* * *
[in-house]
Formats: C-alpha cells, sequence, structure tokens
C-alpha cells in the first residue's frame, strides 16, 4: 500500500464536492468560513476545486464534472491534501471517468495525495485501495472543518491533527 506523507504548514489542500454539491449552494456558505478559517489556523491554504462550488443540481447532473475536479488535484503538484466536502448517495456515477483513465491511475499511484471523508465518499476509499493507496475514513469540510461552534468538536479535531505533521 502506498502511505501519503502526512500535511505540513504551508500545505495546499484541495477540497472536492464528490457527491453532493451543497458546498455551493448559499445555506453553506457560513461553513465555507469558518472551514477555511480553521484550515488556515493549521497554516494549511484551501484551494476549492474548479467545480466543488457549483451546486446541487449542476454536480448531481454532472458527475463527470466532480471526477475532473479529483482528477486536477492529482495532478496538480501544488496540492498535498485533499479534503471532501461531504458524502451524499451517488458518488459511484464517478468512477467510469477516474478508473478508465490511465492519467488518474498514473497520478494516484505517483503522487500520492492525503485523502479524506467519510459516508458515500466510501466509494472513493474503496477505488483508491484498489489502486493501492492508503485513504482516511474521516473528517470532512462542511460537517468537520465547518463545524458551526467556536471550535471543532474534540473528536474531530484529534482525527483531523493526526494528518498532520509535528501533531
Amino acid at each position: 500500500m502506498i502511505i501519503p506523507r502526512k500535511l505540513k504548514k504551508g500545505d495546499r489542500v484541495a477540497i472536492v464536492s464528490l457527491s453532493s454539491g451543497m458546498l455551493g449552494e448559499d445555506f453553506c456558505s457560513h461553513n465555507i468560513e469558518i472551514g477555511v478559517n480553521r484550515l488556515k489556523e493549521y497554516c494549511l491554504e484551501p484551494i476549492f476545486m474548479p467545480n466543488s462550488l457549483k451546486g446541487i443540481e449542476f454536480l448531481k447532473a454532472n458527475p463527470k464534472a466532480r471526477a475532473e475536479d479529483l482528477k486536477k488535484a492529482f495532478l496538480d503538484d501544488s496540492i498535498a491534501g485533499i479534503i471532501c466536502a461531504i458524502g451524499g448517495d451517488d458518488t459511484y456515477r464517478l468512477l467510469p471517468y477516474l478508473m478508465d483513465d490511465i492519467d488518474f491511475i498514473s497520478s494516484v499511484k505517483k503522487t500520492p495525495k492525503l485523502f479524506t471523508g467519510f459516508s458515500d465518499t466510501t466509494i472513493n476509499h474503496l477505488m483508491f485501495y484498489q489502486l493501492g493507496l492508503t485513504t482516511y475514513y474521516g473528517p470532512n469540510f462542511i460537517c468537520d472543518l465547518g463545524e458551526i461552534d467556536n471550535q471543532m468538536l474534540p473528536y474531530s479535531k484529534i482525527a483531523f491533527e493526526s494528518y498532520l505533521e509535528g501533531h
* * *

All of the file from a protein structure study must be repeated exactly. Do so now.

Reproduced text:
[in-house]
Formats: C-alpha cells, sequence, structure tokens
C-alpha cells in the first residue's frame, strides 16, 4: 500500500464536492468560513476545486464534472491534501471517468495525495485501495472543518491533527 506523507504548514489542500454539491449552494456558505478559517489556523491554504462550488443540481447532473475536479488535484503538484466536502448517495456515477483513465491511475499511484471523508465518499476509499493507496475514513469540510461552534468538536479535531505533521 502506498502511505501519503502526512500535511505540513504551508500545505495546499484541495477540497472536492464528490457527491453532493451543497458546498455551493448559499445555506453553506457560513461553513465555507469558518472551514477555511480553521484550515488556515493549521497554516494549511484551501484551494476549492474548479467545480466543488457549483451546486446541487449542476454536480448531481454532472458527475463527470466532480471526477475532473479529483482528477486536477492529482495532478496538480501544488496540492498535498485533499479534503471532501461531504458524502451524499451517488458518488459511484464517478468512477467510469477516474478508473478508465490511465492519467488518474498514473497520478494516484505517483503522487500520492492525503485523502479524506467519510459516508458515500466510501466509494472513493474503496477505488483508491484498489489502486493501492492508503485513504482516511474521516473528517470532512462542511460537517468537520465547518463545524458551526467556536471550535471543532474534540473528536474531530484529534482525527483531523493526526494528518498532520509535528501533531
Amino acid at each position: 500500500m502506498i502511505i501519503p506523507r502526512k500535511l505540513k504548514k504551508g500545505d495546499r489542500v484541495a477540497i472536492v464536492s464528490l457527491s453532493s454539491g451543497m458546498l455551493g449552494e448559499d445555506f453553506c456558505s457560513h461553513n465555507i468560513e469558518i472551514g477555511v478559517n480553521r484550515l488556515k489556523e493549521y497554516c494549511l491554504e484551501p484551494i476549492f476545486m474548479p467545480n466543488s462550488l457549483k451546486g446541487i443540481e449542476f454536480l448531481k447532473a454532472n458527475p463527470k464534472a466532480r471526477a475532473e475536479d479529483l482528477k486536477k488535484a492529482f495532478l496538480d503538484d501544488s496540492i498535498a491534501g485533499i479534503i471532501c466536502a461531504i458524502g451524499g448517495d451517488d458518488t459511484y456515477r464517478l468512477l467510469p471517468y477516474l478508473m478508465d483513465d490511465i492519467d488518474f491511475i498514473s497520478s494516484v499511484k505517483k503522487t500520492p495525495k492525503l485523502f479524506t471523508g467519510f459516508s458515500d465518499t466510501t466509494i472513493n476509499h474503496l477505488m483508491f485501495y484498489q489502486l493501492g493507496l492508503t485513504t482516511y475514513y474521516g473528517p470532512n469540510f462542511i460537517c468537520d472543518l465547518g463545524e458551526i461552534d467556536n471550535q471543532m468538536l474534540p473528536y474531530s479535531k484529534i482525527a483531523f491533527e493526526s494528518y498532520l505533521e509535528g501533531h